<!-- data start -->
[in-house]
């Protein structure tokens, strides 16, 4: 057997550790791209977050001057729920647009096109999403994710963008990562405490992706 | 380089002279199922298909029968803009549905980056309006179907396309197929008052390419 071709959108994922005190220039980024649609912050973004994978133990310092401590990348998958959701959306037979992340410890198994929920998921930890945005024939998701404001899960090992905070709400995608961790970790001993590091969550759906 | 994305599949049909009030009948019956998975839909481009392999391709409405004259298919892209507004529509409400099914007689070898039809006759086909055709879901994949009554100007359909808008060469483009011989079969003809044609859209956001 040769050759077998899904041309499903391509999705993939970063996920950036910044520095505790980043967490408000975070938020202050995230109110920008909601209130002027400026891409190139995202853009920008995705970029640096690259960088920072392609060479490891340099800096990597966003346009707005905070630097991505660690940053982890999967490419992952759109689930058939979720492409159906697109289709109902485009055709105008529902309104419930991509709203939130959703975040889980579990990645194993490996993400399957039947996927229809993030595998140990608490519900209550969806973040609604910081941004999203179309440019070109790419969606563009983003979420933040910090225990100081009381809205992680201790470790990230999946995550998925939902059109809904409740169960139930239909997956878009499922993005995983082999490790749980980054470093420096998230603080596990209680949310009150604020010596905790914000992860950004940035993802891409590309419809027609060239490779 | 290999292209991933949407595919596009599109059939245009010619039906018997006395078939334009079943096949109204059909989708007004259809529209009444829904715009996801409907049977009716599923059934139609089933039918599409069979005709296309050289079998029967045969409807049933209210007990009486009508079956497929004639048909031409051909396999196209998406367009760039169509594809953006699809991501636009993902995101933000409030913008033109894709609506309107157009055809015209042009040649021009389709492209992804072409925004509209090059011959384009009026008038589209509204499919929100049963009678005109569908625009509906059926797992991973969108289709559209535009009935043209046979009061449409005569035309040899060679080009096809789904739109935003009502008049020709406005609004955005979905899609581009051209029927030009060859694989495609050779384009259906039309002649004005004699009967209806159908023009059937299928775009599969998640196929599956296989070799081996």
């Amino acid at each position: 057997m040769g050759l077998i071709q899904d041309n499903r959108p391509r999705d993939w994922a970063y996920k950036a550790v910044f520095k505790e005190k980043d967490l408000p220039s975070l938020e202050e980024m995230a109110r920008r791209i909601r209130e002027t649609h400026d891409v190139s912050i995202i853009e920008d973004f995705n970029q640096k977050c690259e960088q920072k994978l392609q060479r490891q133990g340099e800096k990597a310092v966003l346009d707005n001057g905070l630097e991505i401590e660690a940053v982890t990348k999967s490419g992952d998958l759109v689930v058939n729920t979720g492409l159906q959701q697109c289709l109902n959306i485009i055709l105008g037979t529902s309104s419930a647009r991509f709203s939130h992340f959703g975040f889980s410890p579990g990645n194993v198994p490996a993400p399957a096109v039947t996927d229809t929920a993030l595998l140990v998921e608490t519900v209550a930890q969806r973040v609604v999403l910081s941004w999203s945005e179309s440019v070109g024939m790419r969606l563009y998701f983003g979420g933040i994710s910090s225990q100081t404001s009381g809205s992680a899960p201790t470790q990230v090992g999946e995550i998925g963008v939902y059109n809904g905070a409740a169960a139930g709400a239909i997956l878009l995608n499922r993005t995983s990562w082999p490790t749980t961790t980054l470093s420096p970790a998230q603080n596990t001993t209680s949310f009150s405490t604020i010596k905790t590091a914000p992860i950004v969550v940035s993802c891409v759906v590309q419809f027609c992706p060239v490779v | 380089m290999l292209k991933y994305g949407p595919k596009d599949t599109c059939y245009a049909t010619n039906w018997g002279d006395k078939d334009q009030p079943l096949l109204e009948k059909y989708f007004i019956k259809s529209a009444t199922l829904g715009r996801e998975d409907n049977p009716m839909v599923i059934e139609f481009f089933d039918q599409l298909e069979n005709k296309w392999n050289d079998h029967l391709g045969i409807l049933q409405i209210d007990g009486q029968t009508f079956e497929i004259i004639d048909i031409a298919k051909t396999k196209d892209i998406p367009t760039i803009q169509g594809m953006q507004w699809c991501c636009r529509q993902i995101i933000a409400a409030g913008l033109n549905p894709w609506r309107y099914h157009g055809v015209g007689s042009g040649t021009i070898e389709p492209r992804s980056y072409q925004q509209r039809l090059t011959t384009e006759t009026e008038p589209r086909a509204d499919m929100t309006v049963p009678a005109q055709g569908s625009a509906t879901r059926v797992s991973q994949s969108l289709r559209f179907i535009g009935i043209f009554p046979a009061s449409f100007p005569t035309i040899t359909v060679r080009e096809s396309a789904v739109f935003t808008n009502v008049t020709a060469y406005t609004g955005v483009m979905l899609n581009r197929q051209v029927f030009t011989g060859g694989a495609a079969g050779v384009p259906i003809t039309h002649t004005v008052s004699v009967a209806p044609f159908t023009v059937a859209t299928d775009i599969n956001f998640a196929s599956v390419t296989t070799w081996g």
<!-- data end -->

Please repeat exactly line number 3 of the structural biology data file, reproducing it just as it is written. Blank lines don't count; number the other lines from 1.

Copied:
């Amino acid at each position: 057997m040769g050759l077998i071709q899904d041309n499903r959108p391509r999705d993939w994922a970063y996920k950036a550790v910044f520095k505790e005190k980043d967490l408000p220039s975070l938020e202050e980024m995230a109110r920008r791209i909601r209130e002027t649609h400026d891409v190139s912050i995202i853009e920008d973004f995705n970029q640096k977050c690259e960088q920072k994978l392609q060479r490891q133990g340099e800096k990597a310092v966003l346009d707005n001057g905070l630097e991505i401590e660690a940053v982890t990348k999967s490419g992952d998958l759109v689930v058939n729920t979720g492409l159906q959701q697109c289709l109902n959306i485009i055709l105008g037979t529902s309104s419930a647009r991509f709203s939130h992340f959703g975040f889980s410890p579990g990645n194993v198994p490996a993400p399957a096109v039947t996927d229809t929920a993030l595998l140990v998921e608490t519900v209550a930890q969806r973040v609604v999403l910081s941004w999203s945005e179309s440019v070109g024939m790419r969606l563009y998701f983003g979420g933040i994710s910090s225990q100081t404001s009381g809205s992680a899960p201790t470790q990230v090992g999946e995550i998925g963008v939902y059109n809904g905070a409740a169960a139930g709400a239909i997956l878009l995608n499922r993005t995983s990562w082999p490790t749980t961790t980054l470093s420096p970790a998230q603080n596990t001993t209680s949310f009150s405490t604020i010596k905790t590091a914000p992860i950004v969550v940035s993802c891409v759906v590309q419809f027609c992706p060239v490779v | 380089m290999l292209k991933y994305g949407p595919k596009d599949t599109c059939y245009a049909t010619n039906w018997g002279d006395k078939d334009q009030p079943l096949l109204e009948k059909y989708f007004i019956k259809s529209a009444t199922l829904g715009r996801e998975d409907n049977p009716m839909v599923i059934e139609f481009f089933d039918q599409l298909e069979n005709k296309w392999n050289d079998h029967l391709g045969i409807l049933q409405i209210d007990g009486q029968t009508f079956e497929i004259i004639d048909i031409a298919k051909t396999k196209d892209i998406p367009t760039i803009q169509g594809m953006q507004w699809c991501c636009r529509q993902i995101i933000a409400a409030g913008l033109n549905p894709w609506r309107y099914h157009g055809v015209g007689s042009g040649t021009i070898e389709p492209r992804s980056y072409q925004q509209r039809l090059t011959t384009e006759t009026e008038p589209r086909a509204d499919m929100t309006v049963p009678a005109q055709g569908s625009a509906t879901r059926v797992s991973q994949s969108l289709r559209f179907i535009g009935i043209f009554p046979a009061s449409f100007p005569t035309i040899t359909v060679r080009e096809s396309a789904v739109f935003t808008n009502v008049t020709a060469y406005t609004g955005v483009m979905l899609n581009r197929q051209v029927f030009t011989g060859g694989a495609a079969g050779v384009p259906i003809t039309h002649t004005v008052s004699v009967a209806p044609f159908t023009v059937a859209t299928d775009i599969n956001f998640a196929s599956v390419t296989t070799w081996g």